German cruise shipbuilder MV Werften filed for bankruptcy on Monday, January 10, leaving the fate of the yard and its ~2,000 employees uncertain.
The bankruptcy comes following negotiations between the government of Germany and the owner of the shipyard, GHK-Genting Hong Kong, which did not reach an agreement over financing for the remaining building of Global Dream, the Global Class cruise ship being constructed for Dream Cruises, another GHK subsidiary.
According to reports in German media, Robert Habeck, Germany’s Federal Minister for Economic Affairs, blamed GHK for the insolvency and potential loss of jobs.
Shares of Genting were suspended from trading on the HK Stock Exchange on Friday ahead of the announcement on Monday.
Like others in the cruise industry sector, MV Werften and GHK have faced difficulties in the wake of the COVID crisis and its impact on guest operations.
MV Werften was formed back in 2016 with Genting’s acquisition of Nordic Yards’ 3 shipyards in Rostock-Warnemunde, Stralsund, and Wismar, Germany. Since 2017, the cruise shipbuilder has delivered 4 Rhine Class river ships and the polar-class luxury expedition yacht Crystal Endeavor for Crystal, also a Genting Hong Kong cruise company. MV Werften’s biggest facility in Wismar has one of the largest covered building docks in Europe and is one of a few facilities worldwide capable of building some of the largest cruise ships.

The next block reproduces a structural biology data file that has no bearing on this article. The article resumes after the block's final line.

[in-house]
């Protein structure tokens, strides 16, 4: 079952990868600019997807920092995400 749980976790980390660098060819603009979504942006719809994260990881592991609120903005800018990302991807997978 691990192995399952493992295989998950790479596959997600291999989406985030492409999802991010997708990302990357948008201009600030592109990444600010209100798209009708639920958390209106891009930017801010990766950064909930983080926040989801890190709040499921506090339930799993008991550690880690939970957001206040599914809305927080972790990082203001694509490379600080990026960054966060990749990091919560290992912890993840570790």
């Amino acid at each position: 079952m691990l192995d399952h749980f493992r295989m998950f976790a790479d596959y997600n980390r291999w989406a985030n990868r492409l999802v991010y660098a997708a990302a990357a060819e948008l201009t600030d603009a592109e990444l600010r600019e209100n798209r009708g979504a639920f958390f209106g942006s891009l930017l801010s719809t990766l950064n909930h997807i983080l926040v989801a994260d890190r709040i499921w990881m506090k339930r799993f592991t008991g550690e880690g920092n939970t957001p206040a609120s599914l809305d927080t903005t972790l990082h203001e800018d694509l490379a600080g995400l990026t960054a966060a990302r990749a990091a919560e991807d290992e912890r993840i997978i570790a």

At 208,000 GT and 342 metres long, Global Dream is expected to have a capacity for up to 9,500 passengers, ranking it as one of the highest-capacity liners in the world. Construction of the vessel is reportedly ~75% completed.
The most recent delivery of MV Werften, Crystal Endeavor, took place from the Stralsund shipyard in June last year following a EUR 193M government loan issued in October 2020 in order to help fund the remainder of building and shipyard operations through March 2021.